July 23, 2015
Last month, I booked a last-minute trip to Chicago to see my hometown Cincinnati Reds play. I went to Vacation Rentals By Owner and found an apartment near Wrigley Field that was comparable to the cost of a hotel—but with twice the space. The owner confirmed availability and emailed me instructions for paying and getting into the place.
Next I headed over to Craigslist, where I found a Cubs fan willing to part ways with two tickets. Entertainment details considered, I ditched my car and took the Megabus instead, which took me straight to downtown Chicago for $22—an absurdly low amount considering overnight parking in the city for just one night would cost me twice that.
When I arrived, I opened up the Lyft ride-sharing app on my smartphone and found “Terry,” a driver circling the area who was willing to take me to my new home away from home. He showed up in less than three minutes driving the same car that Lyft showed me in his profile photo. The only thing we exchanged was pleasantries, and there was no waiting for a receipt or wrangling with cash. When I exited the car, a notification appeared on my phone that allowed me to tip, then a receipt showed up in my inbox a few minutes later.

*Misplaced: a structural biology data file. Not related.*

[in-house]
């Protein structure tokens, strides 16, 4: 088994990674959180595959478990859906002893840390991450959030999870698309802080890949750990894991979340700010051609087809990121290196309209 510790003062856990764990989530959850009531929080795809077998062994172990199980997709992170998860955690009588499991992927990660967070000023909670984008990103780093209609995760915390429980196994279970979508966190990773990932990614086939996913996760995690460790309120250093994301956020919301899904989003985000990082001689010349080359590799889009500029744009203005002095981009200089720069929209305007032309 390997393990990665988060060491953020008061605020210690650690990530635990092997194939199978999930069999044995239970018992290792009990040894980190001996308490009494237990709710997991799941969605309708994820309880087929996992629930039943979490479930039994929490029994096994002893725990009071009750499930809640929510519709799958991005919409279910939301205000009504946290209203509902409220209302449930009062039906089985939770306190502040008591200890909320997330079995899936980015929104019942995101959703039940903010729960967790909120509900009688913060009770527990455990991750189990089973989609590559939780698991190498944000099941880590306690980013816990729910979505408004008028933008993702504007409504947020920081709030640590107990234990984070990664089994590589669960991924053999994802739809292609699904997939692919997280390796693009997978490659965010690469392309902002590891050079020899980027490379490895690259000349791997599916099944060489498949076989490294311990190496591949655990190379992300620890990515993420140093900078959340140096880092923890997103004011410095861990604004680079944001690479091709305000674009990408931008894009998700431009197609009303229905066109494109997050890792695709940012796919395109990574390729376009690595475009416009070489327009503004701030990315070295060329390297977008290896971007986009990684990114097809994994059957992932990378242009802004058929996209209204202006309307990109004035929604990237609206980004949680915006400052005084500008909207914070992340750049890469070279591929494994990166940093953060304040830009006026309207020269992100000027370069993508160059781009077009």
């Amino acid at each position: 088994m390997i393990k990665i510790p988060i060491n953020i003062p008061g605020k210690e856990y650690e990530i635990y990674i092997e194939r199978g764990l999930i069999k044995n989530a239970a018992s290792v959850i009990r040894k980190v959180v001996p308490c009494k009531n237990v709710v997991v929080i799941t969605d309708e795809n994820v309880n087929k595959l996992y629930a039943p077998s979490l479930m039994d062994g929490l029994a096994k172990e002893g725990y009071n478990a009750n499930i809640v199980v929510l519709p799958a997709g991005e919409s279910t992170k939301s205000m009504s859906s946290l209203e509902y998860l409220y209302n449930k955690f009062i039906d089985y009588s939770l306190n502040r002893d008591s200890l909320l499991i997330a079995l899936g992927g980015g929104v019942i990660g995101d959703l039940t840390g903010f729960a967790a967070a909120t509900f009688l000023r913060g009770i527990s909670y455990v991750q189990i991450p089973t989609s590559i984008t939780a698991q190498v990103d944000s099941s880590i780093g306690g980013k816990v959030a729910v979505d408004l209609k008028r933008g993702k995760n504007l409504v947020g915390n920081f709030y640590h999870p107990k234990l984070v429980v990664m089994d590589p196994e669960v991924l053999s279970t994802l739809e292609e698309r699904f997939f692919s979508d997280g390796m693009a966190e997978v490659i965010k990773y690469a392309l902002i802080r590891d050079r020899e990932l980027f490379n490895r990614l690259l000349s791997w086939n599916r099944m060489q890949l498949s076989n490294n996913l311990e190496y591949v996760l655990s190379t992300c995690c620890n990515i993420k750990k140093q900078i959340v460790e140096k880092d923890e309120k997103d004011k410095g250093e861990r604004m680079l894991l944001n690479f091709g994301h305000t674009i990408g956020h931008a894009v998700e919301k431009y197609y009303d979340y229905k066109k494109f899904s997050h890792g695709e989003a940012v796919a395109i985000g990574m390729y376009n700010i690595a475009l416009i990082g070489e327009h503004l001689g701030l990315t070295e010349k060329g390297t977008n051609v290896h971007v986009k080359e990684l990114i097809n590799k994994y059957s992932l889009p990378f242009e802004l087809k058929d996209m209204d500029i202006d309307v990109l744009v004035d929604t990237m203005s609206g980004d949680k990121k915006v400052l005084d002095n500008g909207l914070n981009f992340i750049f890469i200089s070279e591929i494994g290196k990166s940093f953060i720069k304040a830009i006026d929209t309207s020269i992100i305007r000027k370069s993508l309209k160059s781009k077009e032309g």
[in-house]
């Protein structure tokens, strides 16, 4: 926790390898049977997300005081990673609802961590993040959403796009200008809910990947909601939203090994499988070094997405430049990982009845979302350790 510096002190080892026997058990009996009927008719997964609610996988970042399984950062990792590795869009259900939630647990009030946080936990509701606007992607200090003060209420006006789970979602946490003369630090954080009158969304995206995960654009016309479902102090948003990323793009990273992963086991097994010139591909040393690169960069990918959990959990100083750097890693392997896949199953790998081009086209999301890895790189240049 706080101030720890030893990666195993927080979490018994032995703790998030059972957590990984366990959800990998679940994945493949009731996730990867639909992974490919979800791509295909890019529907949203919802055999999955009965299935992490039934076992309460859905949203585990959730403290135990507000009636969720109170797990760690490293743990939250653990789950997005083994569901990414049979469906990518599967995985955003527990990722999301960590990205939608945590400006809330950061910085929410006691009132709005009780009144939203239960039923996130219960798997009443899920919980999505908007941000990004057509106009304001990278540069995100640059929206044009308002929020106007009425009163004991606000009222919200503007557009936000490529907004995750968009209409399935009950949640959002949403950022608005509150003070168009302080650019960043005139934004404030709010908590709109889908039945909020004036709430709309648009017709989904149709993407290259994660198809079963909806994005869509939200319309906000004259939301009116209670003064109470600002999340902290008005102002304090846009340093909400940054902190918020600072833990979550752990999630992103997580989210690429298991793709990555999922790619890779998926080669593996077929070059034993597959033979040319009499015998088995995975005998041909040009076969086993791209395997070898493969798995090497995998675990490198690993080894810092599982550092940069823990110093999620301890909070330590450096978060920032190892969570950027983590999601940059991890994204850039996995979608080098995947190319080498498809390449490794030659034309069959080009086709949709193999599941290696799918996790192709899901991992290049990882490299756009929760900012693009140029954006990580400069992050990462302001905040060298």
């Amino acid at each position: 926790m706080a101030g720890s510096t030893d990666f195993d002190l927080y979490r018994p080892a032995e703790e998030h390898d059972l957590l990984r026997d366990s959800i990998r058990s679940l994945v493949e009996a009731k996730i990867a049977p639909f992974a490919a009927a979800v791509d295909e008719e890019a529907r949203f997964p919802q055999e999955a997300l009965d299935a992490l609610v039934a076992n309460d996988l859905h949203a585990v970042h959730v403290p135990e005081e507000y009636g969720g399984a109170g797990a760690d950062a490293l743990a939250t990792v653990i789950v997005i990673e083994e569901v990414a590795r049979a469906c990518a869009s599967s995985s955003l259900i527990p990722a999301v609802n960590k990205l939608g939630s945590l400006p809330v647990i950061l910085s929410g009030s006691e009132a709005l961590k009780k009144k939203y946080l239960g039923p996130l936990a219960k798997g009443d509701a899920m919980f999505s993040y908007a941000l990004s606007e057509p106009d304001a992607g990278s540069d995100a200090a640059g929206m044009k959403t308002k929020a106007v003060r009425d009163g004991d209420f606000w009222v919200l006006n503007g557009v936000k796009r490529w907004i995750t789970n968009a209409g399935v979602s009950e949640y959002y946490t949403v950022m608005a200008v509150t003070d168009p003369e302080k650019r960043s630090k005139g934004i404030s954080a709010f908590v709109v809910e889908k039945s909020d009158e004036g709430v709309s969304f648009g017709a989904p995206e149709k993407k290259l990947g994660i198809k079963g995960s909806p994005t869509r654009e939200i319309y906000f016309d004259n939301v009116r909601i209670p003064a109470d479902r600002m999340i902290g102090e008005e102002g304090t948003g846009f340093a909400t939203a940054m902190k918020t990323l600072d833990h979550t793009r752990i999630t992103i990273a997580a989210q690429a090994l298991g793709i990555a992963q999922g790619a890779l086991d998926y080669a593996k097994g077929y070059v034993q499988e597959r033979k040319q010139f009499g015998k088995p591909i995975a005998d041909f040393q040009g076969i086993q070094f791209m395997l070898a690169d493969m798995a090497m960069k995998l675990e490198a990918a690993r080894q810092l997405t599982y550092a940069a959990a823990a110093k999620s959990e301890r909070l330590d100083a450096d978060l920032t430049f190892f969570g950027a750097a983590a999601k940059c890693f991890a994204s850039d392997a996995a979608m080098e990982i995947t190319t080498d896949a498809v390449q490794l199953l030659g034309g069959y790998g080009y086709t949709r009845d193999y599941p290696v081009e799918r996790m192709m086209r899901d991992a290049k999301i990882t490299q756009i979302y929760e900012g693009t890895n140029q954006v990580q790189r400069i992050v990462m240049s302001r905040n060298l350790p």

That’s a lot of sharing in one weekend. Lest you write this collaborative economy off as a trend, think again. What you should be asking is, are my policies ready for the sharing that my customers already embrace?